1. Myth:You’re the only one. Everyone else gets ‘busy’ and during the act probably whispers and laughs at your sexless existence.
Busted: Everyone else is not having sex all the time (even if you can hear some funny sounds through the walls of Clunies). Half of Australian high school graduates haven’t had sex before. At a college diverse as our very own International House, we get people from over the sex spectrum and we fold them all into our warm platonic embrace.
2. Myth:‘Virgins’ have ‘hymens’. There’s some little flap of skin hiding within your flower that needs to be torn asunder by pulsing manhood in order for your ‘cherry’ to be ‘popped’.
Busted: Here are the facts The word hymen comes from the Greek word for membrane and also happens to be the Greek Goddess of marriage (hm, suspicious). The hymen is generally a donut shaped membrane (though this certainly varies) that is thick in newborns but thins out through childhood and adolescence Hymens play little role in pain or discomfort associated to a woman’s first time, which is usually associated with anxiety, lack of lubrication and tight vaginal muscles (think tight in the sense of tight hamstrings)
Reasons it’s really messed up to propagate the hymen myths:
- It makes virginity more of a girl thing, which contributes to judgement and shaming.
- Historically, hymens were a way of judging the value of a woman in your possession – virgins were more valuable and were often subjected to incredibly invasive procedures to determine if their ‘hymen’ was intact (a concept that isn’t even particularly biologically valid).
3. Myth:It changes who you are. The rose petals have been carefully placed on the bedsheets, the candles are lit – you’re ready to metamorphose into your next evolutionary stage.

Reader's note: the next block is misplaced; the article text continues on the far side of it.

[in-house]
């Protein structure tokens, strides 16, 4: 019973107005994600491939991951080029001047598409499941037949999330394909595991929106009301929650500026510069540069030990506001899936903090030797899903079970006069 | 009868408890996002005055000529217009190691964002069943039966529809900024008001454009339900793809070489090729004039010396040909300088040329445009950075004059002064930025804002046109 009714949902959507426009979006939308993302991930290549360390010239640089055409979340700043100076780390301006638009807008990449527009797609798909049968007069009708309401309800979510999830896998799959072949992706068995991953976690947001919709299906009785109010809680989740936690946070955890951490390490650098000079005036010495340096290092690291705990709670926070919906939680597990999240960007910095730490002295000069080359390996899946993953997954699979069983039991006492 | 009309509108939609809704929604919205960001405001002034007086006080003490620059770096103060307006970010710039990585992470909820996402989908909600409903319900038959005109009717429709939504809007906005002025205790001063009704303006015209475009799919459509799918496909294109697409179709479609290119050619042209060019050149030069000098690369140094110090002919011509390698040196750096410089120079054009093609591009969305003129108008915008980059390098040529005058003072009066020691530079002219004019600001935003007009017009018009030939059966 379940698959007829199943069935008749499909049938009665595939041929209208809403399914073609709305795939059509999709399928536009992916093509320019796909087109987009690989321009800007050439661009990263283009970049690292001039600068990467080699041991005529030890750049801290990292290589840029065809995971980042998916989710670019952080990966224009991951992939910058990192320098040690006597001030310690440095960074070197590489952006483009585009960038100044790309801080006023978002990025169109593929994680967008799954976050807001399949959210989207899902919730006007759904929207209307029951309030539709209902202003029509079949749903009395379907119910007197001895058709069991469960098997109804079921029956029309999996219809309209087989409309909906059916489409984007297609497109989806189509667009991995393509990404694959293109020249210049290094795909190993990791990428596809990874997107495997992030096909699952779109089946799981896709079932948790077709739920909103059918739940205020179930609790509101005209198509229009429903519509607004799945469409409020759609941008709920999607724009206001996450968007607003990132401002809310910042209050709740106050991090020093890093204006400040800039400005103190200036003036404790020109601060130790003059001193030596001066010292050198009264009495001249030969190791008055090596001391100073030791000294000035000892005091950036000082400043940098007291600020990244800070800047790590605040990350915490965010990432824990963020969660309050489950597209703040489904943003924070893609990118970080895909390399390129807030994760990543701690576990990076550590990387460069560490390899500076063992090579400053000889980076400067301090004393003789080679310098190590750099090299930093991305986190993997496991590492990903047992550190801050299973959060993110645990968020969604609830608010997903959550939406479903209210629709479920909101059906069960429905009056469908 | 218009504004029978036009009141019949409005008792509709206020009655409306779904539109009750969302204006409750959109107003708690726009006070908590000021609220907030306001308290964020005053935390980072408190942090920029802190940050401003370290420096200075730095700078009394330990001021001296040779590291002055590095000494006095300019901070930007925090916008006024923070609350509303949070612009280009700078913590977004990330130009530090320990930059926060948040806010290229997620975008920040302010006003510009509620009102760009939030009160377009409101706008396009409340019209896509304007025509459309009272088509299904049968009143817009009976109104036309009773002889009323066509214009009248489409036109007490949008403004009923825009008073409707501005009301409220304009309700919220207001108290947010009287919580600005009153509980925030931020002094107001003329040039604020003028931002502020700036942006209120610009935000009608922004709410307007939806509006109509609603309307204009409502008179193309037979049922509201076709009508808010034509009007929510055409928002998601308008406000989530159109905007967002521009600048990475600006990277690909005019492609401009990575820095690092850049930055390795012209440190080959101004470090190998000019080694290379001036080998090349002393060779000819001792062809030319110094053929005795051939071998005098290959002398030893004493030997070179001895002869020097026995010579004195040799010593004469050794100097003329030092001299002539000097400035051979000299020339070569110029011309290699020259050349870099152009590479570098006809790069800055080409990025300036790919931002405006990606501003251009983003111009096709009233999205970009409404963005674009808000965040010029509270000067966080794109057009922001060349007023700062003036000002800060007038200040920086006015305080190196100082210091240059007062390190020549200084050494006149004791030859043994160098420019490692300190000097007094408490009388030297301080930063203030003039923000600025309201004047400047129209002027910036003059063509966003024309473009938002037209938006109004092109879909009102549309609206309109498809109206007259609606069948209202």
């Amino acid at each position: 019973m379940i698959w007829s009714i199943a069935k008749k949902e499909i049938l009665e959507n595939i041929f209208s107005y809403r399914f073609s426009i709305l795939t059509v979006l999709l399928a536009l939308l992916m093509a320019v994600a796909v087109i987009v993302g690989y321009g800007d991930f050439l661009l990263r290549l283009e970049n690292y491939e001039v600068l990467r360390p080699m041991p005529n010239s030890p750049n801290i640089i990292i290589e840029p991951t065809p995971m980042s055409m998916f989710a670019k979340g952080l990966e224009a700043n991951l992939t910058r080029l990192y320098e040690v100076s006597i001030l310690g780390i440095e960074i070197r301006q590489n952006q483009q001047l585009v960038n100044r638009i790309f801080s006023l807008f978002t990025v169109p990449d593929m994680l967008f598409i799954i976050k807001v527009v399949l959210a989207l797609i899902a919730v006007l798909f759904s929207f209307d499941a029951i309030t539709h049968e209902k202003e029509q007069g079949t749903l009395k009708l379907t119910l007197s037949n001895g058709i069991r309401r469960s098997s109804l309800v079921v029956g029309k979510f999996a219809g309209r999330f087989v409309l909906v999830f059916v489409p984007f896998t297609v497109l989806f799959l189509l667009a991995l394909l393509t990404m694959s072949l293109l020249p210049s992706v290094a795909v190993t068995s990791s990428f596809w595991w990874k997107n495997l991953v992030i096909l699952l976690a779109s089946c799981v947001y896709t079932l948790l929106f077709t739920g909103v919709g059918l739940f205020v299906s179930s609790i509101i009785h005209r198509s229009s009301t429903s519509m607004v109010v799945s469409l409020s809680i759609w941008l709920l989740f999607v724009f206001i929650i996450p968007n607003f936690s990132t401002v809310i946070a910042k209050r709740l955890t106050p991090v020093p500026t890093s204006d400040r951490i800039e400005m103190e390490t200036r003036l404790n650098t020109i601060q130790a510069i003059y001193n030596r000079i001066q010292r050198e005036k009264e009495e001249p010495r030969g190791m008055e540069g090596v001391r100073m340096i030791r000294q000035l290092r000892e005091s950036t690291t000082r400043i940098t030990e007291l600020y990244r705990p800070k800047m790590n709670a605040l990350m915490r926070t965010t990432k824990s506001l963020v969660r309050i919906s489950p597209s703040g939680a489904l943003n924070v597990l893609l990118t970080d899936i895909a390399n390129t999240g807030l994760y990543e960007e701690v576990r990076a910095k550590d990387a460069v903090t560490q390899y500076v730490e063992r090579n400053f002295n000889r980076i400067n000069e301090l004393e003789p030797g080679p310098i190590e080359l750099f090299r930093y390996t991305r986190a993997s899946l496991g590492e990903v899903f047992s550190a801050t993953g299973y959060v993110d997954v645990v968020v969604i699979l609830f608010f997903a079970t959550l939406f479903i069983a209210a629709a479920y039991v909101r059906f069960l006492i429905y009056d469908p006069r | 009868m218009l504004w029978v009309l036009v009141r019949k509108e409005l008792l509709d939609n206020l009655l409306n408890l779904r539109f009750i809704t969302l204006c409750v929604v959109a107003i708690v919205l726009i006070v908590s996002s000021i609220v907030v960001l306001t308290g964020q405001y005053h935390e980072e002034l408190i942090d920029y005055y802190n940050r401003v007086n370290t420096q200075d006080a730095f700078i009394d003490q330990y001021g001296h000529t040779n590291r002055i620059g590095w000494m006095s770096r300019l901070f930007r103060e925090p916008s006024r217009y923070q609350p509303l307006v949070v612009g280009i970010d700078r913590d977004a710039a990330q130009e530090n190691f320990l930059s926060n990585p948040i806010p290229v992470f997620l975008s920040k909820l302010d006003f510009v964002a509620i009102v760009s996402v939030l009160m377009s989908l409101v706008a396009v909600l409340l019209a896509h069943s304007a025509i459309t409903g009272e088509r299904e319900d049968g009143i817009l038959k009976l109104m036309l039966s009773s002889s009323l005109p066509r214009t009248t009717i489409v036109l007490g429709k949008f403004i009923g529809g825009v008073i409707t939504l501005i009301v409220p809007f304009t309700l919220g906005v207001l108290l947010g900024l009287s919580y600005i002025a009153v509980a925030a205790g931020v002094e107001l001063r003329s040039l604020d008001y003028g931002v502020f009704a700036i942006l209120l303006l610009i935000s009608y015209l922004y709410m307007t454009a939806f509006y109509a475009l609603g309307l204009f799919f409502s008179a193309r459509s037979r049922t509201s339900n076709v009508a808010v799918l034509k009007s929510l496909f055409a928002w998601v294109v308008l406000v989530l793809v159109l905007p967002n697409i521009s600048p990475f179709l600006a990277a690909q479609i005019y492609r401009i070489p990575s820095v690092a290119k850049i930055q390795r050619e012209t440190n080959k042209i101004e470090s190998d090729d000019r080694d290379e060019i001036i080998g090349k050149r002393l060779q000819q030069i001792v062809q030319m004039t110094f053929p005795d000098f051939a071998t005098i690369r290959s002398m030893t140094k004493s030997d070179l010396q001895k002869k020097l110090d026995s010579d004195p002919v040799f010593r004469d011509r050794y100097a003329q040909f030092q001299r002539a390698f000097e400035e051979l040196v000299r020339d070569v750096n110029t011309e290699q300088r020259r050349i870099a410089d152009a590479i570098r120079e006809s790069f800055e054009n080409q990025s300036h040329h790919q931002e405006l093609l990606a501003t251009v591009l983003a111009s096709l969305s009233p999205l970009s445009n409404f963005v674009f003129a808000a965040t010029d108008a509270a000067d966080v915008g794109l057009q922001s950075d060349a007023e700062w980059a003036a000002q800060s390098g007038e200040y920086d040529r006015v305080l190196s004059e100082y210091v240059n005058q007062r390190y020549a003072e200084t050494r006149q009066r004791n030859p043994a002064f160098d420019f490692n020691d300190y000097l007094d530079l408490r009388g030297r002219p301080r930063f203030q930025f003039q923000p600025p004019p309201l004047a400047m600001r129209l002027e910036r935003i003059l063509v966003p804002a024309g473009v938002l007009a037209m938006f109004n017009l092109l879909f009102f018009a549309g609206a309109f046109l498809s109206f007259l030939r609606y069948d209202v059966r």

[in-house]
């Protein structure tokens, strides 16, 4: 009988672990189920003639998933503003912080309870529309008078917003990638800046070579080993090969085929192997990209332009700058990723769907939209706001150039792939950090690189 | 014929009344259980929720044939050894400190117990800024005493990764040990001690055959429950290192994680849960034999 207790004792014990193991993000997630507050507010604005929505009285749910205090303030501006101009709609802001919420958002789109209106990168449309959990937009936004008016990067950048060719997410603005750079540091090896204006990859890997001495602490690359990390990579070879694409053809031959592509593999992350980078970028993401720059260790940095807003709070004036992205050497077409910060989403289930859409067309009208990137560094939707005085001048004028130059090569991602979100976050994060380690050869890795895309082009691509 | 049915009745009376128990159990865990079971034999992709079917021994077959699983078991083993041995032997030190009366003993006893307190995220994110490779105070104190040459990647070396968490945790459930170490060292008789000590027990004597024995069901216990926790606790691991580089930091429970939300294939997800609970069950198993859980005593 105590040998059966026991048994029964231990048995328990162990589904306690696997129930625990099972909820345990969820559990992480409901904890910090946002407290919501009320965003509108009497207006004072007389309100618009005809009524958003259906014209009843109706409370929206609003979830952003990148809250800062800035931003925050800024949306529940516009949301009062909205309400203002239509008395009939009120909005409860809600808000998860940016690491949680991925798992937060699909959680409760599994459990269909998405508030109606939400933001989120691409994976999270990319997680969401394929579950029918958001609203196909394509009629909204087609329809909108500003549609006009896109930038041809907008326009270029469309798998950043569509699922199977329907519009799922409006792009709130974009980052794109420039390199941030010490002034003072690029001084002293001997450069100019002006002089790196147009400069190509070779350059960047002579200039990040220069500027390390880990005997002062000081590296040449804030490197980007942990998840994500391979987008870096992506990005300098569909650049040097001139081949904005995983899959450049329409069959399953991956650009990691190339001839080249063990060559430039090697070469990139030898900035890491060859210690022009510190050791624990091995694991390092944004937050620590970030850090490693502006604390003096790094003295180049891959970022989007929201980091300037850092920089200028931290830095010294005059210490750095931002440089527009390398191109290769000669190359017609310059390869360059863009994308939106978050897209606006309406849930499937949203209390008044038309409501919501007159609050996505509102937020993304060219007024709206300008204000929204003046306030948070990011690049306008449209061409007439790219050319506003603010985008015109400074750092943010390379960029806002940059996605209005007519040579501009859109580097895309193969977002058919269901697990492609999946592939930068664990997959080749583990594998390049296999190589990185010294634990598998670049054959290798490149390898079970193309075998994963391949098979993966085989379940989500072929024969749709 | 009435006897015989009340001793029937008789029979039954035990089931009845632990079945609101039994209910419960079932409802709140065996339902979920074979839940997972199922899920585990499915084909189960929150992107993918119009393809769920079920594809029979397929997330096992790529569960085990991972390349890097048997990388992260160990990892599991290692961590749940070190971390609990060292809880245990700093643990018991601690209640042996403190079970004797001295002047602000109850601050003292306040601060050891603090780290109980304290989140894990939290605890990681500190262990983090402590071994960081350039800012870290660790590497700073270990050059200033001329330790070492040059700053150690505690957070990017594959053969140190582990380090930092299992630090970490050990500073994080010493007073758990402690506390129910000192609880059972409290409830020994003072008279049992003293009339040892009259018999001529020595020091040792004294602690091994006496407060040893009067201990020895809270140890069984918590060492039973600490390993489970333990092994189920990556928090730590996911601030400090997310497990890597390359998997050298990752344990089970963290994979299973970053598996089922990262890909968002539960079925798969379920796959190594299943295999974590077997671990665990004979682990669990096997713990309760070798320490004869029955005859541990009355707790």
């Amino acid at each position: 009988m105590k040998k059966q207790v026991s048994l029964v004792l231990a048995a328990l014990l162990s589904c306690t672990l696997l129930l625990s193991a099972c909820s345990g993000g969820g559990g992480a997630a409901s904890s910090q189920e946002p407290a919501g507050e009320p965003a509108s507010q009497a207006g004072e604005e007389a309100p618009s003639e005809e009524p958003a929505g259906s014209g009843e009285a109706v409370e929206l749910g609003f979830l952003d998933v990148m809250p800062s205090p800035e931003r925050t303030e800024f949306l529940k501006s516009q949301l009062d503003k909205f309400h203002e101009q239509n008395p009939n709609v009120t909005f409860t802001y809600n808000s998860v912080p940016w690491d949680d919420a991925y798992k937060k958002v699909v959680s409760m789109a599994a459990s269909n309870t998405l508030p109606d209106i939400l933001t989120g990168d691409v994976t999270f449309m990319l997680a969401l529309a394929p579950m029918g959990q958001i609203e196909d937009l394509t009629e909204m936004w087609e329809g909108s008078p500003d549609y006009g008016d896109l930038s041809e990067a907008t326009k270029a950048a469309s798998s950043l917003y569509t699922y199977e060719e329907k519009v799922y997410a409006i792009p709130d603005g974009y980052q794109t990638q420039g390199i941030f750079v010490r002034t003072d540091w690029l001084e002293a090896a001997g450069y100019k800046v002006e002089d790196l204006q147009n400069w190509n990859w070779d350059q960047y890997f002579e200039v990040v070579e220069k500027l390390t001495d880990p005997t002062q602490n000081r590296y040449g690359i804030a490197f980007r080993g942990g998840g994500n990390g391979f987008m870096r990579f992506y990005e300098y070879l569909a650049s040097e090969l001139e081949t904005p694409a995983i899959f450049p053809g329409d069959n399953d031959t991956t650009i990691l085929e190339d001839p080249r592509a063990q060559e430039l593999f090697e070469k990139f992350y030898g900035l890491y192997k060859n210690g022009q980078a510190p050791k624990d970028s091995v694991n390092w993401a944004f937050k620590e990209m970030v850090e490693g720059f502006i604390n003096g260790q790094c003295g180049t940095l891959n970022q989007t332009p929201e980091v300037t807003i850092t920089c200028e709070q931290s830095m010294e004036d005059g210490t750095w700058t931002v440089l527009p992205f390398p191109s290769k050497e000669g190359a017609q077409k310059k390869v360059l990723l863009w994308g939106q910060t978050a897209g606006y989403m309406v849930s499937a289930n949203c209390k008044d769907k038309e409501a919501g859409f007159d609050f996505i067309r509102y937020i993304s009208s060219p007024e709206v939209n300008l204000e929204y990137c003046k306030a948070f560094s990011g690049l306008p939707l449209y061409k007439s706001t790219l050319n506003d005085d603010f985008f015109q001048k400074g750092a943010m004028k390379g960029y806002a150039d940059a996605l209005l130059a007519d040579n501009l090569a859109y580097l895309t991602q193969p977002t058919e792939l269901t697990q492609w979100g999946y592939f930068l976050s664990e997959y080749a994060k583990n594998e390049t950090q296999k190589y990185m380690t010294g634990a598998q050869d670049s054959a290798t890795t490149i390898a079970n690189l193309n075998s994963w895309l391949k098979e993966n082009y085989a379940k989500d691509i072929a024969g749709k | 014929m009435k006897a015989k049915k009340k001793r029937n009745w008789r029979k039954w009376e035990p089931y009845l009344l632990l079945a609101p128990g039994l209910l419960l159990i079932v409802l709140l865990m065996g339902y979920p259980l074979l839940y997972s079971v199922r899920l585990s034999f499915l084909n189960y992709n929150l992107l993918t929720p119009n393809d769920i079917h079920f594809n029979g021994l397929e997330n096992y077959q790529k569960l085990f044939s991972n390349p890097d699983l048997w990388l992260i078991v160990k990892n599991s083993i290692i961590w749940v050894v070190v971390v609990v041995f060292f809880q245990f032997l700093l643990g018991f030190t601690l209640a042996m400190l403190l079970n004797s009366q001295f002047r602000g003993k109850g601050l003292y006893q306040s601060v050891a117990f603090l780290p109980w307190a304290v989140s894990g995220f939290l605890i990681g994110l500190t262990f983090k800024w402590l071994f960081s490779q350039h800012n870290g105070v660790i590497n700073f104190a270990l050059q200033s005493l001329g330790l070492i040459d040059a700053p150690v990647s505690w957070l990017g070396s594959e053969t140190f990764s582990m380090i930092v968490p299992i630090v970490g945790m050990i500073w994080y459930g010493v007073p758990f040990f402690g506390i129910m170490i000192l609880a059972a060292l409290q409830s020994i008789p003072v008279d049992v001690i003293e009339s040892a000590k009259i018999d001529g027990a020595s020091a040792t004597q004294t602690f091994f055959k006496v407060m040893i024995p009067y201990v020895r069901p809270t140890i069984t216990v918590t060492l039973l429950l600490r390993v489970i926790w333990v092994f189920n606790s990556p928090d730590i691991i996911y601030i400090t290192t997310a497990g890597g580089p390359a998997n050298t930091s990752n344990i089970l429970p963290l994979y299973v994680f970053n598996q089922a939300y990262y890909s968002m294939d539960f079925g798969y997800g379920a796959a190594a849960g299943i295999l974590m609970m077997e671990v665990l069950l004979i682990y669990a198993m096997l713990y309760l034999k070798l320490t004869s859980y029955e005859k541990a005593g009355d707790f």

Busted: The first time you rode a bike was pretty nifty, but it certainly didn’t fundamentally alter you. We go through hundreds of ‘firsts’ in our lives and while ‘first sex’ might have an impact on you, it’s possible that ‘first overseas trip’ or ‘first marathon’ or even ‘first day at uni’ has the potential to change you just as dramatically as the whole sex shebang. Let’s take a look at the phrase “lose your virginity”. The concept inherently implies you’re losing something permanently, that you’ll never be the same again, and this is a really harmful pressure that warps the importance of the act. This is all not to say it shouldn’t be something of personal importance, but unpacking the societal expectations that are wrapped around our ‘virginity’ concept gives you the space to make the right decisions. Furthermore, let’s face it – you don’t suddenly graduate into a sexual maestro after your first awkward encounter. You’re probably only 1% more knowledgeable about what you’re doing and 1% less nervous than the first time.
4. Myth:You should give your virginity to ‘someone special’
Busted: sex shouldn’t be a transactional affair. There shouldn’t be any ‘giving’ or ‘taking’ or ‘losing’. Waiting for the right time, when you feel you’re ready is highly important – but waiting because you feel like this is a gift that you can only give once reinforces the idea that you’re fundamentally different after it all goes down.
5. Myth:Penetrative sex is the sex. All the sex. Fooling around is for high schoolers and losers – cut straight to that jackhammer action and do what you’re made to do.
Busted: this idea sucks for a lot of reasons. Firstly, it totally excludes people not having really conventional sex from the conversation. Do lesbians stay virgins forever if they never have “real sex”? What if the guy doesn’t get off, does that count? When we start qualifying what’s real sex and what isn’t, we really narrow our minds to the diversity present in human sexuality. Also, when we focus on the penetrative act we support all that hymen rubbish that is based in the historic ownership and oppression of women.
So if the concept of virginity sucks, what do we use instead? Sexual health educator Laci Green popularised the idea of a “sexual debut”. It isn’t rooted in oppression of women, it doesn’t exclude people who don’t have P in V sex, it doesn’t isolate rape and sexual assault victims from the conventional coming of age sexual journey – essentially it’s a way of acknowledging that you’re getting jiggy in some real weird ways and you’re ok with it. So real talk: maybe the next time you gossip with the girls/lads or have a dnm, steer away from the word ‘virginity’.